If we live till we’re 80, we have 4160 Tuesdays. So the philosophy of copywriter-turned-perfumer Sarah McCartney is: better make the most of every single one of them.
Which is why, after years of writing engaging copy for corporate clients, Sarah decided to follow her passion – and create fragrances for a living. Very successful fragrances, too, with 4160‘s Maxed Out and Midnight in the Palace Garden both being shortlisted for the coveted Fragrance Foundation Awards 2016 in the ‘Best Indie Scent’ category.
Writing for LUSH for 14 years, Sarah learned all about the essential oils which founder and perfumer Mark Constantine used in his cosmetics. After acquiring and studying over 200 books on cosmetics and perfumes, her first experiment was helping her nephew make a simple eau de Cologne for his mum. Made with citrus fruits and lavender, it had a drop of exotic boronia from a small kit of rare ingredients donated by the LUSH factory manager. ‘We created a simple Cologne, with citrus and lavender but also that very special, exotic boronia oil…’
But as she played around some more, Sarah began to imagine turning a hobby into a business. ‘What happened was that I left LUSH to follow some ideas I’d had, including writing a novel,’ she told Basenotes. ‘In the book, there’s a woman who makes perfume to remind people of a time when they felt happy, to help them through their problems. I spent too much money trying to find perfumes that matched what I was describing, and they still weren’t right, so I set off on my quest to make them myself. Then when people asked me how the novel was going, I’d tell them what it was about. They’d either ask if they could read it, or I’d make them a perfume. So I turned into a perfumer.’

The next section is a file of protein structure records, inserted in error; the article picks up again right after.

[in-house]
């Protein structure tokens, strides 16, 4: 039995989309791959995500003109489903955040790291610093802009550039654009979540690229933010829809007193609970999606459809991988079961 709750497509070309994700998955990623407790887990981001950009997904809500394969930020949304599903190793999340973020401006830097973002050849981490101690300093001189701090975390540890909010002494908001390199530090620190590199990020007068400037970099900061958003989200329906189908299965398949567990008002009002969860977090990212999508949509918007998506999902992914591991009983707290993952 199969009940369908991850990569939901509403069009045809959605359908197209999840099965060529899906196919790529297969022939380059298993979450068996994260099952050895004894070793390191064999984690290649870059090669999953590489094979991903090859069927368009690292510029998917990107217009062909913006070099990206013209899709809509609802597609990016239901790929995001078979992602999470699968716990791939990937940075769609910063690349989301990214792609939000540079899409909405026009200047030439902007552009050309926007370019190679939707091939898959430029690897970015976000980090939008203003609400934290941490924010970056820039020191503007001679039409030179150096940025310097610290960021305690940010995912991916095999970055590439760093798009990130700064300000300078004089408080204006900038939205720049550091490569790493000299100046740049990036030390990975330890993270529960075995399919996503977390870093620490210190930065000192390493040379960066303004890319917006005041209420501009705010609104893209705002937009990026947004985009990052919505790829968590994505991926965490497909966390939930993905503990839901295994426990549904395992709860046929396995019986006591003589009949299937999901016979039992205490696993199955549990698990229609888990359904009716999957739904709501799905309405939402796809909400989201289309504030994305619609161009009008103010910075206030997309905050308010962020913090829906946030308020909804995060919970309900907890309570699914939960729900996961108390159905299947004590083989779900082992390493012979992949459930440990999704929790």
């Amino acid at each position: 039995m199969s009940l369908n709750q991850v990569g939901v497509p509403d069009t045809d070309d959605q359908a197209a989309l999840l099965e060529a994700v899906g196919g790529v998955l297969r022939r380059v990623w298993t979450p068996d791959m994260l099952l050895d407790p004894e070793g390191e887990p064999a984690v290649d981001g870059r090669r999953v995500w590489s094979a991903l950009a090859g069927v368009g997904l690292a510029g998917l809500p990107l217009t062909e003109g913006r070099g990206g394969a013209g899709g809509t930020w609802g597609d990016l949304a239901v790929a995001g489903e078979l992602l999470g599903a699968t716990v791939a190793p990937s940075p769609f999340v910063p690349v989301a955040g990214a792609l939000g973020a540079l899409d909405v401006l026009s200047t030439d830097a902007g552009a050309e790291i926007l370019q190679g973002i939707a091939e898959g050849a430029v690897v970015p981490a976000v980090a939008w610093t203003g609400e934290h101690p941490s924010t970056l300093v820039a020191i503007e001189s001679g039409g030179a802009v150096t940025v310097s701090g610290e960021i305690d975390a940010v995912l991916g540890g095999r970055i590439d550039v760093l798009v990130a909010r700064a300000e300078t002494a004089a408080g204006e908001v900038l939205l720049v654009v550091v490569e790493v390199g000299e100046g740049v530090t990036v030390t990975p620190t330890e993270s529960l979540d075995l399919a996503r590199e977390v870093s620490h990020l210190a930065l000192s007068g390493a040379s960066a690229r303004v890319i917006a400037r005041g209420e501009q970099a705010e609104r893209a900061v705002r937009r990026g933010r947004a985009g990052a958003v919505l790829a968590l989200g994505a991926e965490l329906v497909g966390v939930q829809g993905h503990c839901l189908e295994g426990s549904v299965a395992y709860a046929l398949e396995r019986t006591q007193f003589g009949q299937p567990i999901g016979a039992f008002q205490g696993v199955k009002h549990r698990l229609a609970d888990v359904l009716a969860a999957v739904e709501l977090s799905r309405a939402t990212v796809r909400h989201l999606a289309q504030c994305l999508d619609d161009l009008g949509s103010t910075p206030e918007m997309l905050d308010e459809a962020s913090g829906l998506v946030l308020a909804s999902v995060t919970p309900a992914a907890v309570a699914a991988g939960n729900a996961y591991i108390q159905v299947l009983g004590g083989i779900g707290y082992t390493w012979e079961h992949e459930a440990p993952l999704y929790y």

Happily, this life-long scent-lover also happens to have a background in Maths and sciences – a rather unromantic but essential requirement for a career in perfumery. Combine that with Sarah’s marketing wisdom and experience, then, and the result is 4160 Tuesdays – which got its name ‘because that’s how many Tuesdays we have in an 80-year-old lifespan. So let’s use them to write, think, make and do lovely things. Or if that sounds great but you don’t have time, to buy lovely things other makers have put together.’ (And as she points out, it’s not as if she could have used her own name: Google ‘perfume’ and ‘McCartney’ and Stella’s name comes up about two billion times before you get to hers. For now, that is…)
Which in this case means any one of well over 20 different scents which glory in names like The Sexiest Scent on the Planet Ever (IMHO) – named after a comment made by a Tatler beauty editor who smelled it: a dash of bergamot, a soft hint of creamy vanilla, velvety smooth woods, musk and ambergris. Sunshine & Pancakes sets out to evoke the 1970s British seaside family vacation, opening with a burst of sunny citrus, with jasmine to represent sun-warmed skin – alongside honey and vanilla (the pancakes element). The Dark Heart of Old Havana is based on a 1998 trip to Cuba: sugar, tobacco, coffee, fruit, warm bodies, ‘alcohol, exuberance and recklessness,’ as she puts it.
There is a full interview with Sarah McCartney in our ‘Noses’ section of the website here. Aside from fragrance creation – she’s now stocked at Les Senteurs, Fenwick Bond Street, Roullier White, Lucky Scent (in the US) and Indiescents (Canada) – in which her light-hearted side is allowed free rein. She is boundlessly creative – writing a series of light-hearted murder mysteries to accompany her Crimes of Passion fragrance line, for instance (pictured below left). And when she wants to launch a new collection? She’s been known to crowd-fund it.
Sarah McCartney also has an impressive collection of vintage fragrances, and offers workshops and courses at her West London studio. Her courses include a fun and fascinating event called ‘The Wall of Scent’, which she describes as ‘a friendly afternoon for novice noses, with home-made cake, tea, coffee and sparkling wine – for those using public transport, of course.’ (Check out listings for Sarah’s upcoming courses here.)
We’ve read a lot of perfume house philosophies in our time, and few put a smile on our faces like this. ‘4160 Tuesdays is all about being creative, mindful observation, nerd-like fascinating, endless exploration and – fingers crossed – mixing it all up and having good ideas. At least once a week. If we can’t be bright and brilliant every day, at least let’s have a crack at making Tuesdays interesting.’
Although frankly, there’s more than enough to explore in the perfumed portfolio of 4160 Tuesdays to keep most of us interested seven days a week.
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